An Interior Department official says he was forced to resign because he challenged department assertions that it is repairing a historically mismanaged trust fund for American Indians.

Special Trustee Thomas Slonaker, whose position was created by Congress to provide independent oversight for overhaul of the fund, submitted his resignation to Interior Secretary Gale Norton on Tuesday.

"I was given the choice of resigning or being fired," Slonaker said in an interview. "Things have not been going well in terms of trust reform, but it's not always the message they want to hear."

Slonaker has clashed with Norton and department officials, offering testimony in court and before Congress that contradicted assertions of progress toward fixing the century-old trust fund designed to manage oil, gas, mining and timber royalties from Indian land.

A history of mismanagement going back many decades has resulted in the loss of an unknown amount of money. Attorneys for Indians who sued the government say at least $10 billion is owed to more than 300,000 Indian landowners.

Last week, White House counsel and Justice Department attorneys urged Slonaker not to submit prepared testimony to a Senate Indian Affairs Committee hearing in which he challenged the department's plans to account for lost Indian money.

The department has told Congress it will take $2.5 billion and 10 years to conduct a full accounting, but Slonaker said a complete accounting is impossible because records are missing or have been destroyed.

He said he was given a letter of resignation to sign during a meeting with Norton and Deputy Secretary Steven Griles Tuesday afternoon.

Norton appointed Donna Erwin, the No. 3 official in Slonaker's office, as a temporary replacement and in a statement thanked Slonaker for his service.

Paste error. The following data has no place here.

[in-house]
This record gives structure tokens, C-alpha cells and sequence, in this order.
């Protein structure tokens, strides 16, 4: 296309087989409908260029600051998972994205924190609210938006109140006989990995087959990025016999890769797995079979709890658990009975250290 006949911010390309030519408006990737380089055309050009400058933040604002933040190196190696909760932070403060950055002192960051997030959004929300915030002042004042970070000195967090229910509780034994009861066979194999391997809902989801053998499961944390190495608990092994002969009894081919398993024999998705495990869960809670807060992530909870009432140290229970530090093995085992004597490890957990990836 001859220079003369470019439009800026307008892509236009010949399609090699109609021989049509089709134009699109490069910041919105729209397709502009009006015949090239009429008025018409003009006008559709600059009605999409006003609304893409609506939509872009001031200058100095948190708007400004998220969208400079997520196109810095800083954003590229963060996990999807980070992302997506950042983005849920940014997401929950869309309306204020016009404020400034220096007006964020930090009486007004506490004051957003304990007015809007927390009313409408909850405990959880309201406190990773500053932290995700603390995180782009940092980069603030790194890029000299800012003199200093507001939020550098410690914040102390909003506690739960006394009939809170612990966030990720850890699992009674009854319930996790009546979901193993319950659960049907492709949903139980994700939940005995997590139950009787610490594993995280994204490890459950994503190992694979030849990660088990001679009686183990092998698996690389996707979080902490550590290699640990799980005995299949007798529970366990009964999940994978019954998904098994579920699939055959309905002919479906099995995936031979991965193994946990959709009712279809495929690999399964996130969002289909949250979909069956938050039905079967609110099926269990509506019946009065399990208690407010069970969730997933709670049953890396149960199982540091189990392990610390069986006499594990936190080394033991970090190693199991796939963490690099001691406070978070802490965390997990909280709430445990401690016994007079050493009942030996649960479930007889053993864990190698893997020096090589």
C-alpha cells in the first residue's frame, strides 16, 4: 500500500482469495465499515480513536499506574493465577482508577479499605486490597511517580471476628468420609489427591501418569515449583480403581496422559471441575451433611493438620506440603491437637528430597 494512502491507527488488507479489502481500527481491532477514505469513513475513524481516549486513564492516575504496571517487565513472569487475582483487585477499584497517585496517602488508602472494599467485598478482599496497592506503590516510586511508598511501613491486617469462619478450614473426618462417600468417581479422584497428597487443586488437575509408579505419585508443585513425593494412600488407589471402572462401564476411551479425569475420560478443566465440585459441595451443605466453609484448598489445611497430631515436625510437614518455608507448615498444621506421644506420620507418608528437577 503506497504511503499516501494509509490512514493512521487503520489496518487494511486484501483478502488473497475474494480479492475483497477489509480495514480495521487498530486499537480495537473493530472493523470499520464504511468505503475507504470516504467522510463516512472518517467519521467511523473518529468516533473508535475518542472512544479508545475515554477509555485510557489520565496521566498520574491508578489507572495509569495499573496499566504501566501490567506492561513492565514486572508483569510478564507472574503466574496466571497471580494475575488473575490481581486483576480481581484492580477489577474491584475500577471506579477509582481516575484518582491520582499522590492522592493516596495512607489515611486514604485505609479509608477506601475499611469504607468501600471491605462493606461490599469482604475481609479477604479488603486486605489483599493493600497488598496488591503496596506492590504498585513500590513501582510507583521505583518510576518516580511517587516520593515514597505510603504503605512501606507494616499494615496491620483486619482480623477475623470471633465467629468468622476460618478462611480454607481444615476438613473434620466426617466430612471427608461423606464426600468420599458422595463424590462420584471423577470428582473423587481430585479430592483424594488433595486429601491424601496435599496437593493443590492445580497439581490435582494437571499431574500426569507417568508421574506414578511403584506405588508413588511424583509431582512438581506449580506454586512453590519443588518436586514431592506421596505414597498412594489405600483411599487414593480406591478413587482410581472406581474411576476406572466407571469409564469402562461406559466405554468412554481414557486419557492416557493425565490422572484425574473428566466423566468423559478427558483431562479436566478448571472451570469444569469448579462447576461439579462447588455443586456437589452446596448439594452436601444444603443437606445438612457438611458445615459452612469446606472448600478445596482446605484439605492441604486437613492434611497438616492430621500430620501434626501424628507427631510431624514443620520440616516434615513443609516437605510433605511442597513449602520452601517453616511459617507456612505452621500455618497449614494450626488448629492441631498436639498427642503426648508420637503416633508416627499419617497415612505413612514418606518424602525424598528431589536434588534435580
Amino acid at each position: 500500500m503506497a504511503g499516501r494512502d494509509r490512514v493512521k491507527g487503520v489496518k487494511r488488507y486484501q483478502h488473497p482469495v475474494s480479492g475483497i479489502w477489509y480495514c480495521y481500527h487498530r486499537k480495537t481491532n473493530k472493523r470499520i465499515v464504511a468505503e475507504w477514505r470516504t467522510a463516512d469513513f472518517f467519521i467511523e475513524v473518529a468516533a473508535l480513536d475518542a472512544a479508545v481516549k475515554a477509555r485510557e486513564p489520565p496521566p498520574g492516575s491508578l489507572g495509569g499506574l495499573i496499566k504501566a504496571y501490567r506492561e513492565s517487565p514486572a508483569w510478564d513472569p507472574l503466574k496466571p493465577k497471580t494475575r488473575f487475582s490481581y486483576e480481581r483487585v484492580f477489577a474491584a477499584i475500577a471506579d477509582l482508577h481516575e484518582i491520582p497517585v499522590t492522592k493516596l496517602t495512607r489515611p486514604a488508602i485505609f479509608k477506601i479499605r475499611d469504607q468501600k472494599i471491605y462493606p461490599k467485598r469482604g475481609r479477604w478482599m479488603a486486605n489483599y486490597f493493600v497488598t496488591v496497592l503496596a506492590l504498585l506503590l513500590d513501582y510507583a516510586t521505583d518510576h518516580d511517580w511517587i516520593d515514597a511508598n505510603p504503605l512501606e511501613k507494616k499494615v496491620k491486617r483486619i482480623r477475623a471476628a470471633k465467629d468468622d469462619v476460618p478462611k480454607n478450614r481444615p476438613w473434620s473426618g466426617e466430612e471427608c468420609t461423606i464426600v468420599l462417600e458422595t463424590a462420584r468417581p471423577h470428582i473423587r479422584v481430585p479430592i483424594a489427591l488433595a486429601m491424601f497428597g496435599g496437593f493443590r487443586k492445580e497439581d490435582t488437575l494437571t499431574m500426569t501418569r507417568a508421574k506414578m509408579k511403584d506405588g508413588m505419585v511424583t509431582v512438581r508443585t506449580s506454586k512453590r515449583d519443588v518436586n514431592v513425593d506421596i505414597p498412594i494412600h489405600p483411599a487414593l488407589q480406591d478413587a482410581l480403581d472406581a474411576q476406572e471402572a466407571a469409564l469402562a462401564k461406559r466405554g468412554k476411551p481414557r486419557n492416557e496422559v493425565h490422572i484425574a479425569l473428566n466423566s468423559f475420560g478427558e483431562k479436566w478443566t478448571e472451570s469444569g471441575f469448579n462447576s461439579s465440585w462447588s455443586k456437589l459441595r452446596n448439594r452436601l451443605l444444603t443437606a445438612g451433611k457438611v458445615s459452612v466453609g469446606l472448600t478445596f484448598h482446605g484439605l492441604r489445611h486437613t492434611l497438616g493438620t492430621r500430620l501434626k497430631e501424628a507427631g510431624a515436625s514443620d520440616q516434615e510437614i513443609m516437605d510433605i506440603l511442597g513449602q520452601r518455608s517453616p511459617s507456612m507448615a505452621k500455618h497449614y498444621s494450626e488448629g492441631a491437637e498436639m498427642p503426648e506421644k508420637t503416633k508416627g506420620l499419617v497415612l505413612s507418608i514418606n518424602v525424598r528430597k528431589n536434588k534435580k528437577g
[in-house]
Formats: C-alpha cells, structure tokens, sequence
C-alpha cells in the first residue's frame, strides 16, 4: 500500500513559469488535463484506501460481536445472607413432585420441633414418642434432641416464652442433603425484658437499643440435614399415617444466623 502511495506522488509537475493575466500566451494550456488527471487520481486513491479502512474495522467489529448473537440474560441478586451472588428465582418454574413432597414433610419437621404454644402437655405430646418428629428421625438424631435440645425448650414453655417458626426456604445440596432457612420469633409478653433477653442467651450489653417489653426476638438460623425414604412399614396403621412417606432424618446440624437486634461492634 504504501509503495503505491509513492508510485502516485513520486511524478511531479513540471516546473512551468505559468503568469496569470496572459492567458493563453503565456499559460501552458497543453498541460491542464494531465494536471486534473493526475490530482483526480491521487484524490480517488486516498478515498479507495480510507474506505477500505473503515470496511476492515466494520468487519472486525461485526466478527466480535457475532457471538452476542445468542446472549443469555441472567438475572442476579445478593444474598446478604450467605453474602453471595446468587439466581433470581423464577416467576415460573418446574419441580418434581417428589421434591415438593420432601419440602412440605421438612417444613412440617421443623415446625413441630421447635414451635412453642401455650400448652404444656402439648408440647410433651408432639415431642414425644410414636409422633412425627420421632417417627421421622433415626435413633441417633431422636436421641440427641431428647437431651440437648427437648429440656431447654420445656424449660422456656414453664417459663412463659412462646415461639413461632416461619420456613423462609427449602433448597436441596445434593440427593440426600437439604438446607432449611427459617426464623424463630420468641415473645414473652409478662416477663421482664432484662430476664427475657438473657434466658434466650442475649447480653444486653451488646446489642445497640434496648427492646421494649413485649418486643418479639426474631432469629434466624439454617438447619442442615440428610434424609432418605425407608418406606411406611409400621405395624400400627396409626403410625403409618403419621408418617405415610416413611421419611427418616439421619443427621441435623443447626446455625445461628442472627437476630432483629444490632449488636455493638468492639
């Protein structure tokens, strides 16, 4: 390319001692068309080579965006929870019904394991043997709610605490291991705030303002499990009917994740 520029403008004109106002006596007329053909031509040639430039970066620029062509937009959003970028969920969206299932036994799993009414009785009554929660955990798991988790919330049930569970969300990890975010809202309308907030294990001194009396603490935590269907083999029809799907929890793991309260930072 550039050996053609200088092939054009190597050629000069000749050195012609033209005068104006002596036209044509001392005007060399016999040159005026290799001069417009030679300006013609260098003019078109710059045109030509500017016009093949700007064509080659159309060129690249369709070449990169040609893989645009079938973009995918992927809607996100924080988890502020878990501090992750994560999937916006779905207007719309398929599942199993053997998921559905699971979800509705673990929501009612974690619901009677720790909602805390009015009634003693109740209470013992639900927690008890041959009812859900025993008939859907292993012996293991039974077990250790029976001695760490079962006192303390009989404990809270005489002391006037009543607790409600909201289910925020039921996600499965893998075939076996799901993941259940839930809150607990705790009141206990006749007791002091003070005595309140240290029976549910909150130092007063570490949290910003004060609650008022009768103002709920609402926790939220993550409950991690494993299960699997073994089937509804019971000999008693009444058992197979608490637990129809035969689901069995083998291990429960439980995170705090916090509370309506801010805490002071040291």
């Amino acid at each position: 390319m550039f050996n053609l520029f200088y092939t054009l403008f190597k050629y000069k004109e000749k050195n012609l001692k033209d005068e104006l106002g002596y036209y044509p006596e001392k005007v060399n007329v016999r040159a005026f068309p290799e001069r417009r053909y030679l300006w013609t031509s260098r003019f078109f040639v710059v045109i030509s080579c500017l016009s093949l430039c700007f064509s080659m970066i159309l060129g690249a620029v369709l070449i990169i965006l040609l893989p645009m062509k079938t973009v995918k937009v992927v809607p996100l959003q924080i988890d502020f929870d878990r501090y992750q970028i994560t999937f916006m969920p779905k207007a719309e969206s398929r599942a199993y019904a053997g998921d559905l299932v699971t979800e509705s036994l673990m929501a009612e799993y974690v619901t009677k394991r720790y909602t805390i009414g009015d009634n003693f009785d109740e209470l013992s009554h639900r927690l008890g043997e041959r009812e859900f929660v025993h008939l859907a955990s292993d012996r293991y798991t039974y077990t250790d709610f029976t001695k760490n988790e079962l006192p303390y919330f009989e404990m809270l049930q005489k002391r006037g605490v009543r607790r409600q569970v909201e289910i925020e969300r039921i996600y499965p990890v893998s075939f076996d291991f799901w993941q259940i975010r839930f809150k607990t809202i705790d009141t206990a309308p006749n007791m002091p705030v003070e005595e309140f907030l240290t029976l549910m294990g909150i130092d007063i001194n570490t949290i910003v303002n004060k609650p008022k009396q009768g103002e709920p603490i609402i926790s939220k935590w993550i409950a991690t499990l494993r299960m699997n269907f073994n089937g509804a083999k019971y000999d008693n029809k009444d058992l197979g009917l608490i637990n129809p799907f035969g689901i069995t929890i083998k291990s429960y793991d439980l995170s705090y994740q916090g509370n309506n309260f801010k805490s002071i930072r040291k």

Interior Department spokesman Eric Ruff would not comment on Slonaker's claims.

During a hearing Tuesday before the Senate Indian Affairs Committee, American Indian leaders said they won't back down on demands that an independent commission supervise the Interior Department's management of $1 billion a year in royalties from Indian land.

Tribal leaders want the commission to have the power to subpoena documents, audit the department's accounting of the royalties and impose fines against the interior secretary to repair a history of mismanagement that has squandered an unknown amount of money.

Griles said the department has constitutional concerns about creating an independent commission with oversight of a cabinet secretary.

The impasse probably means legislation meant to fix the historically mismanaged trust fund won't pass Congress by the end of the year.

The government has managed proceeds from Indian tribal land since 1820 and for individual Indians since 1887. Today it controls 45 million acres of land belonging to 315 tribes and 11 million acres for more than 300,000 individual Indians. The lands generate more than $1 billion annually.